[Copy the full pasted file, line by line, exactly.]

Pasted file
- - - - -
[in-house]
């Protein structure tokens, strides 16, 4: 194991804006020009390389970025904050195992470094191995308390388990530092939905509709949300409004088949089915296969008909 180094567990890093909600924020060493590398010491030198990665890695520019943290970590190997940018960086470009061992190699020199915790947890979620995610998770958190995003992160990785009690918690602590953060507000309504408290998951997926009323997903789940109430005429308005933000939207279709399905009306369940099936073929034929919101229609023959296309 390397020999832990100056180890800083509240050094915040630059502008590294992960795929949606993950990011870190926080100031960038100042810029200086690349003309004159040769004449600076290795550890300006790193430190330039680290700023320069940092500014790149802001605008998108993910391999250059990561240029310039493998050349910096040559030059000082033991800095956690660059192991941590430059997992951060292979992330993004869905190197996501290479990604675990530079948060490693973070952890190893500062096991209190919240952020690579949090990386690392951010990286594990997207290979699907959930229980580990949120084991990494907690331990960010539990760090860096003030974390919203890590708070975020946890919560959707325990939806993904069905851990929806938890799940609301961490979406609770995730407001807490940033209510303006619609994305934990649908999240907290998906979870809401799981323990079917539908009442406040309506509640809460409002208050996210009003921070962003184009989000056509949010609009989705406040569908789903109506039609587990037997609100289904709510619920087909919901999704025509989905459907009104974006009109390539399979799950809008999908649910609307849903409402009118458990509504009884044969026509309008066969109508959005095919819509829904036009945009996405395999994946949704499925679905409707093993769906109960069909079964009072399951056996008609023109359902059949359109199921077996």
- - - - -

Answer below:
[in-house]
């Protein structure tokens, strides 16, 4: 194991804006020009390389970025904050195992470094191995308390388990530092939905509709949300409004088949089915296969008909 180094567990890093909600924020060493590398010491030198990665890695520019943290970590190997940018960086470009061992190699020199915790947890979620995610998770958190995003992160990785009690918690602590953060507000309504408290998951997926009323997903789940109430005429308005933000939207279709399905009306369940099936073929034929919101229609023959296309 390397020999832990100056180890800083509240050094915040630059502008590294992960795929949606993950990011870190926080100031960038100042810029200086690349003309004159040769004449600076290795550890300006790193430190330039680290700023320069940092500014790149802001605008998108993910391999250059990561240029310039493998050349910096040559030059000082033991800095956690660059192991941590430059997992951060292979992330993004869905190197996501290479990604675990530079948060490693973070952890190893500062096991209190919240952020690579949090990386690392951010990286594990997207290979699907959930229980580990949120084991990494907690331990960010539990760090860096003030974390919203890590708070975020946890919560959707325990939806993904069905851990929806938890799940609301961490979406609770995730407001807490940033209510303006619609994305934990649908999240907290998906979870809401799981323990079917539908009442406040309506509640809460409002208050996210009003921070962003184009989000056509949010609009989705406040569908789903109506039609587990037997609100289904709510619920087909919901999704025509989905459907009104974006009109390539399979799950809008999908649910609307849903409402009118458990509504009884044969026509309008066969109508959005095919819509829904036009945009996405395999994946949704499925679905409707093993769906109960069909079964009072399951056996008609023109359902059949359109199921077996």